This article was published at Post Status — the community for WordPress professionals.

by Dan Knauss at November 17, 2022 05:46 PM under WebP

Post Status: Pandemic experiences, “Are you disabled?” and the history of screen readers

Back in July, Sabina Ionescu published a lot of different responses from people in the WordPress community to questions about the impact of the pandemic on them. I missed it then, but it's still relevant and worth reading.

Some other things I've enjoyed but haven't slipped into a post yet:

Joanne Limburg discusses the agonizing and awful, inadequate disability/disabled questions that come with job applications, government forms, etc.:

Do you consider yourself to be a disabled person?

Yes: No: Prefer not to say:

The history of screen readers is incredible! Sheon Han tells their hidden story and how “blind programmers have been creating the tools their community needs” — for decades.

This article was published at Post Status — the community for WordPress professionals.

by Dan Knauss at November 17, 2022 02:34 PM under WordPress.com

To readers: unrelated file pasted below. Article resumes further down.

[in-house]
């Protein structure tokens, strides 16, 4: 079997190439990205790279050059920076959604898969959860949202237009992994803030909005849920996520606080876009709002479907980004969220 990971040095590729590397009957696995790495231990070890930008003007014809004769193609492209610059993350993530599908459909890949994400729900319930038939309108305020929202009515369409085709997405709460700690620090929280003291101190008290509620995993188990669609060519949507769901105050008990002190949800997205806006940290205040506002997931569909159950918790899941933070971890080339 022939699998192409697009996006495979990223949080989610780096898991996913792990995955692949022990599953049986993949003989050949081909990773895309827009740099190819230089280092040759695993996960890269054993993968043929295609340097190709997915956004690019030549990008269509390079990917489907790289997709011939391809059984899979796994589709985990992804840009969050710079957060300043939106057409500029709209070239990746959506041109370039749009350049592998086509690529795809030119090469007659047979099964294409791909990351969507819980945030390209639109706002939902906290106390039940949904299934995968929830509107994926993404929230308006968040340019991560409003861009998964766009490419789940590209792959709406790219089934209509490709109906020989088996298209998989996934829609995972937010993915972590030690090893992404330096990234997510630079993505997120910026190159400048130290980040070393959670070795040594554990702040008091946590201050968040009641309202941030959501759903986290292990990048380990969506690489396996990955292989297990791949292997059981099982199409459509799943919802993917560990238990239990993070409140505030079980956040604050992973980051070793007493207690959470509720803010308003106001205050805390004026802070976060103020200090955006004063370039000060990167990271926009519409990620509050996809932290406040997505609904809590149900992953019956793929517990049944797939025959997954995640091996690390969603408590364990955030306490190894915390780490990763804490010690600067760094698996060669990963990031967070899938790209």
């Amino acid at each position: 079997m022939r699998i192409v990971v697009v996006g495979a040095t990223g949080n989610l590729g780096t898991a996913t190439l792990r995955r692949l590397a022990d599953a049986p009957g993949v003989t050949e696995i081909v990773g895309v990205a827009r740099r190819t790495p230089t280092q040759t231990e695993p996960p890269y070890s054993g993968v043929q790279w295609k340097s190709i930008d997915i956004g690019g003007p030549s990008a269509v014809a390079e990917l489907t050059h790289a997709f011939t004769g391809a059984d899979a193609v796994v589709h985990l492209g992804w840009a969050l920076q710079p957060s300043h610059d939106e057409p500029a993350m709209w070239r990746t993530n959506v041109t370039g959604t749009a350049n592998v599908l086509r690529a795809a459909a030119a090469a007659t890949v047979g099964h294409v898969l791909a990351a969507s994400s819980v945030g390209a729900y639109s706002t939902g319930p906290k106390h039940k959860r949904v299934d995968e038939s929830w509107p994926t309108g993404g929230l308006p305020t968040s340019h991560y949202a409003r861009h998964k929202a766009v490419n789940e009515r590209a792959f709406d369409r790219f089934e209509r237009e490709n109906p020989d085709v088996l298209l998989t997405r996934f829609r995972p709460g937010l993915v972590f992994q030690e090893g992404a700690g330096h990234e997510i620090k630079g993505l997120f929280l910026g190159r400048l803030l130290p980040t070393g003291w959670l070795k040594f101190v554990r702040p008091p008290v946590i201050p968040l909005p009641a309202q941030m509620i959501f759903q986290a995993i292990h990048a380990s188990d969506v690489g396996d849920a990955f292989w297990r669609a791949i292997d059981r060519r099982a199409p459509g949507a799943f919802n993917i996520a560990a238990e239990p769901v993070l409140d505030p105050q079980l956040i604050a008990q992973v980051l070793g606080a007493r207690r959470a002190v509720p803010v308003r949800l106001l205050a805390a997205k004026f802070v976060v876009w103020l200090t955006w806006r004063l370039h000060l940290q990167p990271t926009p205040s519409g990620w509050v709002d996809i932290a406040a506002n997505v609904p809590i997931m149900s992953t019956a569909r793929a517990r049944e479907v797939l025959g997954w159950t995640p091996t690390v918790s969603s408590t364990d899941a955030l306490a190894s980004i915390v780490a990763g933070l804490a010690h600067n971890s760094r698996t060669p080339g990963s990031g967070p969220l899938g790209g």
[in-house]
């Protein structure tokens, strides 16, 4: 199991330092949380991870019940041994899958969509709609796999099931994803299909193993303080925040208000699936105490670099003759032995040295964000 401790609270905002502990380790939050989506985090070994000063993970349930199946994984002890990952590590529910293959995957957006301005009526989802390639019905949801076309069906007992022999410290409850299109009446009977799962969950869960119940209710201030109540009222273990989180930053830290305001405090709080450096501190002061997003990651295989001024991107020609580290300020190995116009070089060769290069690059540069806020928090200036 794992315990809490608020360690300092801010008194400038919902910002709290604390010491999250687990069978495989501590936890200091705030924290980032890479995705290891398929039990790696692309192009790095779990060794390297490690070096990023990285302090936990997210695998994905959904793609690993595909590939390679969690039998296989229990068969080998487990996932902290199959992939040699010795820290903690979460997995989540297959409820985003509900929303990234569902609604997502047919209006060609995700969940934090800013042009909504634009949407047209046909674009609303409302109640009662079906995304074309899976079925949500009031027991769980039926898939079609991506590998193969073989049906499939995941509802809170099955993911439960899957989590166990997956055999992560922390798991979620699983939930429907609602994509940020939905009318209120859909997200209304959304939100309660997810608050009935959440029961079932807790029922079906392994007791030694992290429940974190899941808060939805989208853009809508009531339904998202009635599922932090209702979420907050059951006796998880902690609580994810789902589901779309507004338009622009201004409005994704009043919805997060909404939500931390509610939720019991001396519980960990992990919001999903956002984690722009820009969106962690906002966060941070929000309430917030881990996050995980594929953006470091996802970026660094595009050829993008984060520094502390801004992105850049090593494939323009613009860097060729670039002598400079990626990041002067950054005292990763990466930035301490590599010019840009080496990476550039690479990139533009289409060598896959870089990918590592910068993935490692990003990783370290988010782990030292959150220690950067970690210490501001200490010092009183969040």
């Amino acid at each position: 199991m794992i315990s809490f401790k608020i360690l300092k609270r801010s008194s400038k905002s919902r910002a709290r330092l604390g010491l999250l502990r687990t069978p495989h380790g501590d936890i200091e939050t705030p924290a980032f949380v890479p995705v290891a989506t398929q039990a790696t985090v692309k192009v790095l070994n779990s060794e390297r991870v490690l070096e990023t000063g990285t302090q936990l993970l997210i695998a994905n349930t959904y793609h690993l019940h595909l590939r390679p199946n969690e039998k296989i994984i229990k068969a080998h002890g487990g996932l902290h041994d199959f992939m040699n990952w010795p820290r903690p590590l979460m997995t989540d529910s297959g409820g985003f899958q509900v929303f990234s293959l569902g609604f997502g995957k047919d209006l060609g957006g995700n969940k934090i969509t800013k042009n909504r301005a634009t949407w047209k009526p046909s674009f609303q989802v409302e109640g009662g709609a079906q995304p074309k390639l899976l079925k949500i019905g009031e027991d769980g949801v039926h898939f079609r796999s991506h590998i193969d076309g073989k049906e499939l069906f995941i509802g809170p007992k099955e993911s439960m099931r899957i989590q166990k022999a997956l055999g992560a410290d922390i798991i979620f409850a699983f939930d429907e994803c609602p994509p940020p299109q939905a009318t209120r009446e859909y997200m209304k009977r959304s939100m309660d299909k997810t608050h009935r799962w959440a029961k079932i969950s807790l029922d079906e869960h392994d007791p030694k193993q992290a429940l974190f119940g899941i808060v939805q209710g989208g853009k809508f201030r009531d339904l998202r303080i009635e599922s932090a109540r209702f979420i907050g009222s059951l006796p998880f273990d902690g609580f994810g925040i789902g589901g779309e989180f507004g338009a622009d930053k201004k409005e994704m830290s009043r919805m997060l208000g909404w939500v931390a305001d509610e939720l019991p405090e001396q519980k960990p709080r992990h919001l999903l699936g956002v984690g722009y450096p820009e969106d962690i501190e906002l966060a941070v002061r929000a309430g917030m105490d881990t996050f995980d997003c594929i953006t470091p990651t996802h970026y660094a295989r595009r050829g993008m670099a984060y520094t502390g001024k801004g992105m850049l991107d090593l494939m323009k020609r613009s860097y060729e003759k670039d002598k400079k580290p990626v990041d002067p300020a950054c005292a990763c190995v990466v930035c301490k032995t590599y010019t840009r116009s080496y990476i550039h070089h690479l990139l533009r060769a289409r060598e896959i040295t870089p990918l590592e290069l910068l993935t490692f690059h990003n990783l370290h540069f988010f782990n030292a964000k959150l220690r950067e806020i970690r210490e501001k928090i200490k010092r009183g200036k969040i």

Do The Woo Community: Piccia Neri, a Rocking Good UX Designer Passionate About Accessibility

Piccia is passionate about good UX, and in this show offers some great user experience insights into both WordPress and WooCommerce sites.

>> The post Piccia Neri, a Rocking Good UX Designer Passionate About Accessibility appeared first on Do the Woo - a WooCommerce Builder Community .

by BobWP at November 17, 2022 10:33 AM under UX

Post Status: Patchstack enriches open vulnerability data with signals showing attack volume, method, and source

Back in August, Oliver Sild announced in Post Status Slack that Patchstack was opening up “additional data” to “enrich the vulnerability data” their service discloses, now “with [a] real-time IP feed of attackers who hit [Patchstack's] virtual patches.”

Virtual patches are Patchstack's quick interventions for customers' sites when an official patch doesn't exist yet for a newly disclosed vulnerability. In Oliver's words, they are “security rules that protect from specific plugin/theme/core vulnerabilities.” So, if someone is actually hitting these virtual patches, it's very likely they are trying to probe or exploit a vulnerability.

Since the large number of sites being protected by Patchstack's virtual patches makes a very big (but impenetrable) attack surface for new vulnerabilities and zero-day attacks, it makes a perfect attack monitoring network — or possibly even a honeypot for attackers. The data Patchstack can get from hits to their patches “gives more context to all vulnerabilities.” In other words, they can see if a particular vulnerability is being targeted heavily — or not at all. Then they can prioritize the attention of their security network partners and “fight fearmongering (i.e low severity plugins that get to media, but we all know are not exploited).”